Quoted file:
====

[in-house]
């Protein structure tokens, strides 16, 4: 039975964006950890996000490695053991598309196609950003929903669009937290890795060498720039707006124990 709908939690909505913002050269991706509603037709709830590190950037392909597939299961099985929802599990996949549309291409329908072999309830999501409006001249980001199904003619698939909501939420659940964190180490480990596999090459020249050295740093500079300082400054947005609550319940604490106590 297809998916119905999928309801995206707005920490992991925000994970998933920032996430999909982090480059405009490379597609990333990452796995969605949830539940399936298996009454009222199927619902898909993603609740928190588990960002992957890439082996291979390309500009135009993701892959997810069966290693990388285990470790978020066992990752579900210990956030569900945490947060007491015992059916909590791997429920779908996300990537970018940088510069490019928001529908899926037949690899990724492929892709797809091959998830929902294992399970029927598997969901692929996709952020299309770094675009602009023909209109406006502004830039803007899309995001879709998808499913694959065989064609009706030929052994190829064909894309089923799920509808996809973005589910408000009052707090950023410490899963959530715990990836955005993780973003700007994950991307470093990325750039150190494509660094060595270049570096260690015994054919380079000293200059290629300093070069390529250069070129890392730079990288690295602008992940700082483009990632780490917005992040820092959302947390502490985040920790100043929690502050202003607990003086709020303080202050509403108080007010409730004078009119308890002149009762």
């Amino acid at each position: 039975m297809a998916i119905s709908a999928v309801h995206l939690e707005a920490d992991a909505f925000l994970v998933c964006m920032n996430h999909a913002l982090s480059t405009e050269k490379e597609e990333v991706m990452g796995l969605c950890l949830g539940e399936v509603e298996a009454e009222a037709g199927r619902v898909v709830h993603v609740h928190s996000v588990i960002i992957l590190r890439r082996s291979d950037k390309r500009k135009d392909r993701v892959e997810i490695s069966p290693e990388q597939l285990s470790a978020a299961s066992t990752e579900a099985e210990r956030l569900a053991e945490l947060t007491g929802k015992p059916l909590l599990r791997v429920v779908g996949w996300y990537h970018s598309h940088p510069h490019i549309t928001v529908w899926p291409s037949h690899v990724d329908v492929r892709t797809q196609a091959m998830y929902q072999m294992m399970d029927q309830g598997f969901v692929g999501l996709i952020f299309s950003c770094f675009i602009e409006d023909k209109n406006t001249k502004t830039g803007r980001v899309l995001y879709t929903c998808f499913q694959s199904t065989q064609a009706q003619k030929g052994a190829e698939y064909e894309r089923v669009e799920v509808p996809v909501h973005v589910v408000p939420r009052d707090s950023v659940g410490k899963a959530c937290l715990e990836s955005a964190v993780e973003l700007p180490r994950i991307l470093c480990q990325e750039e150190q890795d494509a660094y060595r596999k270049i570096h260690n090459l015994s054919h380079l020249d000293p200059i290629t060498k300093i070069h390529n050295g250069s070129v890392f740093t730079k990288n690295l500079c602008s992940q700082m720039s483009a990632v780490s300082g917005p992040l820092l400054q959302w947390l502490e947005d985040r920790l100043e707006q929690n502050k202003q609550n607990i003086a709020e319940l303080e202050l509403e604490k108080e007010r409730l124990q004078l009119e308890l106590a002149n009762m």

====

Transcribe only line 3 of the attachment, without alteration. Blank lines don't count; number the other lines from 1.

């Amino acid at each position: 039975m297809a998916i119905s709908a999928v309801h995206l939690e707005a920490d992991a909505f925000l994970v998933c964006m920032n996430h999909a913002l982090s480059t405009e050269k490379e597609e990333v991706m990452g796995l969605c950890l949830g539940e399936v509603e298996a009454e009222a037709g199927r619902v898909v709830h993603v609740h928190s996000v588990i960002i992957l590190r890439r082996s291979d950037k390309r500009k135009d392909r993701v892959e997810i490695s069966p290693e990388q597939l285990s470790a978020a299961s066992t990752e579900a099985e210990r956030l569900a053991e945490l947060t007491g929802k015992p059916l909590l599990r791997v429920v779908g996949w996300y990537h970018s598309h940088p510069h490019i549309t928001v529908w899926p291409s037949h690899v990724d329908v492929r892709t797809q196609a091959m998830y929902q072999m294992m399970d029927q309830g598997f969901v692929g999501l996709i952020f299309s950003c770094f675009i602009e409006d023909k209109n406006t001249k502004t830039g803007r980001v899309l995001y879709t929903c998808f499913q694959s199904t065989q064609a009706q003619k030929g052994a190829e698939y064909e894309r089923v669009e799920v509808p996809v909501h973005v589910v408000p939420r009052d707090s950023v659940g410490k899963a959530c937290l715990e990836s955005a964190v993780e973003l700007p180490r994950i991307l470093c480990q990325e750039e150190q890795d494509a660094y060595r596999k270049i570096h260690n090459l015994s054919h380079l020249d000293p200059i290629t060498k300093i070069h390529n050295g250069s070129v890392f740093t730079k990288n690295l500079c602008s992940q700082m720039s483009a990632v780490s300082g917005p992040l820092l400054q959302w947390l502490e947005d985040r920790l100043e707006q929690n502050k202003q609550n607990i003086a709020e319940l303080e202050l509403e604490k108080e007010r409730l124990q004078l009119e308890l106590a002149n009762m």